Using the correct bin is important because contamination (i.e. recyclable plastic mixed in with compostable food items) can reduce the quality of the downstream material and lead to our recycling or compost being rejected at the MRF.
Glass is still recyclable, but because there are a variety of issues that make it troublesome for recycling facilities, we cannot accept it in our recycling bins. The biggest challenge is that glass gets broken during the single stream recycling collection process, making it difficult to sort out from all the other materials using existing sorting technology. Secondly, the broken shards contaminate other materials like paper and cardboard, lowering their quality resulting in an inability to sell the material to mills.
Not all plastics have equal value, but in order to make recycling easier, many communities were told to put all types of plastics into the recycling bins. When the value of the recycling commodities decreased, it cost facilities too much to sort out and dispose of lower value plastics #3-6, so now we are only accepting plastics #1 & 2, bottles and jugs.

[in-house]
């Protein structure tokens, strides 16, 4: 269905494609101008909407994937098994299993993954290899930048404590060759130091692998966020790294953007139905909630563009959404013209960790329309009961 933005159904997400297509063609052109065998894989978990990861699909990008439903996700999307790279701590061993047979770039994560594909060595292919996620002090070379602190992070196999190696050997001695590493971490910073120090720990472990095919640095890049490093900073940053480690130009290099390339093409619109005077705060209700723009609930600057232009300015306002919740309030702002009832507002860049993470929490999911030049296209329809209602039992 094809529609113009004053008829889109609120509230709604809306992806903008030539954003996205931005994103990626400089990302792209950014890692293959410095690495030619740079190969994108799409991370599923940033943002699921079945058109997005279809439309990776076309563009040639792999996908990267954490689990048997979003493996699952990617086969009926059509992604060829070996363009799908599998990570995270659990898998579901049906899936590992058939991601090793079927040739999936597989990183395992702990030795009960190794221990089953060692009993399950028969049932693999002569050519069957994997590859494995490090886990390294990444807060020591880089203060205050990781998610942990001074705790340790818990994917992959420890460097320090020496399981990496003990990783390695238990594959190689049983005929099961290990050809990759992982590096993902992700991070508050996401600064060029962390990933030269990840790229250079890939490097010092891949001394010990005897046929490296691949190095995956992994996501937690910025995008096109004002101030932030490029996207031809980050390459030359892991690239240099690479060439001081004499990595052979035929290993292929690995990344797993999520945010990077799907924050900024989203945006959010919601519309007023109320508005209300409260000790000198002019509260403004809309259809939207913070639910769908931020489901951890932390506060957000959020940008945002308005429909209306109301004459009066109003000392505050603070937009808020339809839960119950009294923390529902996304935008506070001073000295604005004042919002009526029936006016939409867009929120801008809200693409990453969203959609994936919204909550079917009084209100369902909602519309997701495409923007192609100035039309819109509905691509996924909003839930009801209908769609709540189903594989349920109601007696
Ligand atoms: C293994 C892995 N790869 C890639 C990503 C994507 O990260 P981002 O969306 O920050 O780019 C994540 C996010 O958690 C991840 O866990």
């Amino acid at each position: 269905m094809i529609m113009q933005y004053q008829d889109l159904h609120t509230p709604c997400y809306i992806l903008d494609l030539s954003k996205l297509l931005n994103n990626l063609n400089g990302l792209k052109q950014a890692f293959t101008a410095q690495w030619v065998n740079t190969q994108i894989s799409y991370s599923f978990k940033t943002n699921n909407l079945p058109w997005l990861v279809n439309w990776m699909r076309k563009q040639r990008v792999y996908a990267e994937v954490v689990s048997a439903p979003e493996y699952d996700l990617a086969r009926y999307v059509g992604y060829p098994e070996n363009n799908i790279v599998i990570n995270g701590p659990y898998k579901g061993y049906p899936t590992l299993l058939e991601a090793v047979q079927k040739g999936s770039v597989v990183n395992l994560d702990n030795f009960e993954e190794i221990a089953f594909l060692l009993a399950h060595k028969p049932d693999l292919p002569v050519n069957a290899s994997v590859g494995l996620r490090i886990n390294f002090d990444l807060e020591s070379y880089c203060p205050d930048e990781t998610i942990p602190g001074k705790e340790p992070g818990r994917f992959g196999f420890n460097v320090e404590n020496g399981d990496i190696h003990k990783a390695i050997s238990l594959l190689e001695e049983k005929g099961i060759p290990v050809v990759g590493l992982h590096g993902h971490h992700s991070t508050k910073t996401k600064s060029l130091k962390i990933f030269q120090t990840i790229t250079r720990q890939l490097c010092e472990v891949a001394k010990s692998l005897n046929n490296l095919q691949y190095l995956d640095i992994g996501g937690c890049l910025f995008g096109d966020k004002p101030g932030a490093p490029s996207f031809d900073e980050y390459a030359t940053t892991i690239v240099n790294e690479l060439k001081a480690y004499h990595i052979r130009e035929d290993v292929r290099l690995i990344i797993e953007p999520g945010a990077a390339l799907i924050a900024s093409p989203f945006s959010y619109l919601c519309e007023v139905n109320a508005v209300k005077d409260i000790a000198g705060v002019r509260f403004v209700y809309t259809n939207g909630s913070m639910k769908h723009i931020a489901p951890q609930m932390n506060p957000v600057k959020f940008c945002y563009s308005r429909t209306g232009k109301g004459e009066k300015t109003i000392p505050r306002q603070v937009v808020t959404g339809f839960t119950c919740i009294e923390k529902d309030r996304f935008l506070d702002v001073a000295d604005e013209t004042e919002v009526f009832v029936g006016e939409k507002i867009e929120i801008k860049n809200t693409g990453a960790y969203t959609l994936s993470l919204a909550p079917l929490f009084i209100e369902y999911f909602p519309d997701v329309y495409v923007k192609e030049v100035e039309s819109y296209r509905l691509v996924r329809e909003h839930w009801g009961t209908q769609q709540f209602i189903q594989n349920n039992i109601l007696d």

All non-food or beverage related paper should be recycled in the blue bins found on campus. This includes all copy paper (white and color), all types of envelopes, file folders, magazines, newspapers, brown paper bags, post-it notes, cardboard, and paper board (cereal boxes), etc. Staples and paper clips do not need to be removed. Large cardboard boxes should be flattened with packaging materials removed and placed next to the recycling bin.